Lubbock native serves aboard U.S. Navy floating airport

Photo by Mass Communication Specialist 2nd Class Jordan Jennings, Navy Office of Community...
Photo by Mass Communication Specialist 2nd Class Jordan Jennings, Navy Office of Community Outreach(Navy Office of Community Outreach)
Published: Sep. 18, 2023 at 2:57 PM CDT
Email This Link
Share on Pinterest
Share on LinkedIn

SAN DIEGO, California (NEWS RELEASE) - Petty Officer 3rd Class Kaden Snodgrass, a native of Lubbock, Texas, is one of more than 5,000 sailors serving aboard the self-contained mobile airport, USS Abraham Lincoln.

Equipped with a full flight deck and more than 60 aircraft including attack fighter jets and helicopters, aircraft carriers are one of the largest warships in the world.

Snodgrass, a 2020 Coronado High School graduate, joined the Navy over two years ago.

”I joined the Navy because I wanted to have a purpose and do something with my life,” said Snodgrass.

Skills and values learned in the Navy are similar to those found in Lubbock.

“In my hometown, I would work wherever I could and that taught me how to be adaptable to any situation,” said Snodgrass.

Aircraft carriers are the centerpiece of America’s Naval forces. For more than 100 years, they have projected power, sustained sea control, bolstered deterrence, provided humanitarian assistance and disaster relief, and maintained enduring commitments worldwide.

According to Navy officials, aircraft carriers are versatile and have unique mission capabilities that make them a more strategic asset for the Navy than fixed-site bases. They are often the first response in a global crisis because of their ability to operate freely in international waters anywhere on the world’s ocean. In addition, no other weapon system can deploy and operate forward with a full-sized, nuclear-powered aircraft carrier’s speed, endurance, agility and the combat capability of its air wing.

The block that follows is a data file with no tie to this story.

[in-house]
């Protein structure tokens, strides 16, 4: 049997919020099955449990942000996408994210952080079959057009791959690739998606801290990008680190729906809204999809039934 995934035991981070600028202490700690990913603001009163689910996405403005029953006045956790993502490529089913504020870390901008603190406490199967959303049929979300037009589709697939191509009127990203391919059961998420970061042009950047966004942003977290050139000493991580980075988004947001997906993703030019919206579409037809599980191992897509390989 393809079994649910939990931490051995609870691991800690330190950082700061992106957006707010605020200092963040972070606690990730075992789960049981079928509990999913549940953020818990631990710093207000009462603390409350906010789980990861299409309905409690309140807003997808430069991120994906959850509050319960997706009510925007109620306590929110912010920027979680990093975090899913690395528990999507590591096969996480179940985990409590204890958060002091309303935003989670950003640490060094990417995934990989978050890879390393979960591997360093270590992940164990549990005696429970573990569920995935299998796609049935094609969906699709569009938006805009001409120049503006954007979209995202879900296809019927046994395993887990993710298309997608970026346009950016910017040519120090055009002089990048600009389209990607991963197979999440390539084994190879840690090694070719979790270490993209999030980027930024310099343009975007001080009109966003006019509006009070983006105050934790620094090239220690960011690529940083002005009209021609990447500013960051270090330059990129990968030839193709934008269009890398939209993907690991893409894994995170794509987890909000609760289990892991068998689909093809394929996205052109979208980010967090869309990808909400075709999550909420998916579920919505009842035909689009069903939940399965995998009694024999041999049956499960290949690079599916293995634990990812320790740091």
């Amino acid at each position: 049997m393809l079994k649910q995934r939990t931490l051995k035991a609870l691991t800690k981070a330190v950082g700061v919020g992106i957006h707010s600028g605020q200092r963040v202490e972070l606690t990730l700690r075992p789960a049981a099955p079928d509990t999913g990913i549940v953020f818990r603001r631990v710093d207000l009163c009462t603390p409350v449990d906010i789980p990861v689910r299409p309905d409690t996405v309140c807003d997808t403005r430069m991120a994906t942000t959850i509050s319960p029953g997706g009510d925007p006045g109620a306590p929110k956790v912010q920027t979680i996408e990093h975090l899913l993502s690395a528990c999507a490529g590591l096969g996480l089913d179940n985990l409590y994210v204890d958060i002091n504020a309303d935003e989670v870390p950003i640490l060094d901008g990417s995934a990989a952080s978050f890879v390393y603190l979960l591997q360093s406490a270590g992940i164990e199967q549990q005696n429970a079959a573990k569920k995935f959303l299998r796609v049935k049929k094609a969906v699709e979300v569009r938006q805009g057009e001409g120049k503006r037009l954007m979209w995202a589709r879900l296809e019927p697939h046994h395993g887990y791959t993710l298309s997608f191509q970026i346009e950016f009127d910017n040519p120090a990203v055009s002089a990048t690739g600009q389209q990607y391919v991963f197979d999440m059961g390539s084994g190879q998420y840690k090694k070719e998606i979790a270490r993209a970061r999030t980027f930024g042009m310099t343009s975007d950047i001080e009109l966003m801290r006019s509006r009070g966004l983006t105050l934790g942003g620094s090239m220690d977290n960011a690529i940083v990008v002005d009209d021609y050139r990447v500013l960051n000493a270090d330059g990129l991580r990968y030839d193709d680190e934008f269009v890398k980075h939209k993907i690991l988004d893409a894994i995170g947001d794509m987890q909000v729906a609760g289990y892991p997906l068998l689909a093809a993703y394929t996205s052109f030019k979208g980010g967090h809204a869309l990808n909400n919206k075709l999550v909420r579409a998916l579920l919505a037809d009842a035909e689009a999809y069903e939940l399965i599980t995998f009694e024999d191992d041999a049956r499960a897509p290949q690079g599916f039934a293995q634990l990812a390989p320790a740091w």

“Sailors are truly the most valuable asset on USS Abraham Lincoln,” said Capt. Pete Riebe, commanding officer of USS Abraham Lincoln. “The crew has been working hard preparing the ship for deployment since I took command and I can’t wait to take the team to sea so that I can see these warfighters in action.”

This year commemorates 50 years of women flying in the U.S. Navy. In 1973, the first eight women began flight school in Pensacola. One year later six of them, known as “The First Six,” earned their “Wings of Gold.” Over the past 50 years, the Navy has expanded its roles for women to lead and serve globally, and today women aviators project power from the sea in every type of Navy, Marine Corps, and Coast Guard aircraft. According to Navy officials, our Nation and our Navy is stronger because of their service.

With 90 percent of global commerce traveling by sea and access to the internet relying on the security of undersea fiber optic cables, Navy officials continue to emphasize that the prosperity of the United States is directly linked to trained sailors and a strong Navy.

As a member of the Navy, Snodgrass is part of a world-class organization focused on maintaining maritime dominance, strengthening partnerships, increasing competitive warfighting capabilities and sustaining combat-ready forces in support of the National Defense Strategy.

“The Navy supports national defense by providing a large military presence across the globe,” said Snodgrass. “That presence shows our allies we are there if they ever need us.”

Snodgrass has many opportunities to achieve accomplishments during military service.

“My proudest moment in the Navy so far was earning my Aircraft Director qualification,” said Snodgrass. “I am proud of that because it is one of the highest qualifications a person in my career field can earn.”

As Snodgrass and other sailors continue to perform missions, they take pride in serving their country in the United States Navy.

”To me, serving in the Navy means doing a job that most people wouldn’t want to do,” said Snodgrass. “It also means keeping the motivation in myself to continue to do a demanding job that is both physically and mentally difficult.”

Snodgrass is grateful to others for helping make a Navy career possible.

”I would like to thank my family for keeping me motivated when times are tough,” added Snodgrass. “I would also like to thank my fiancé Charli, for being my biggest supporter.”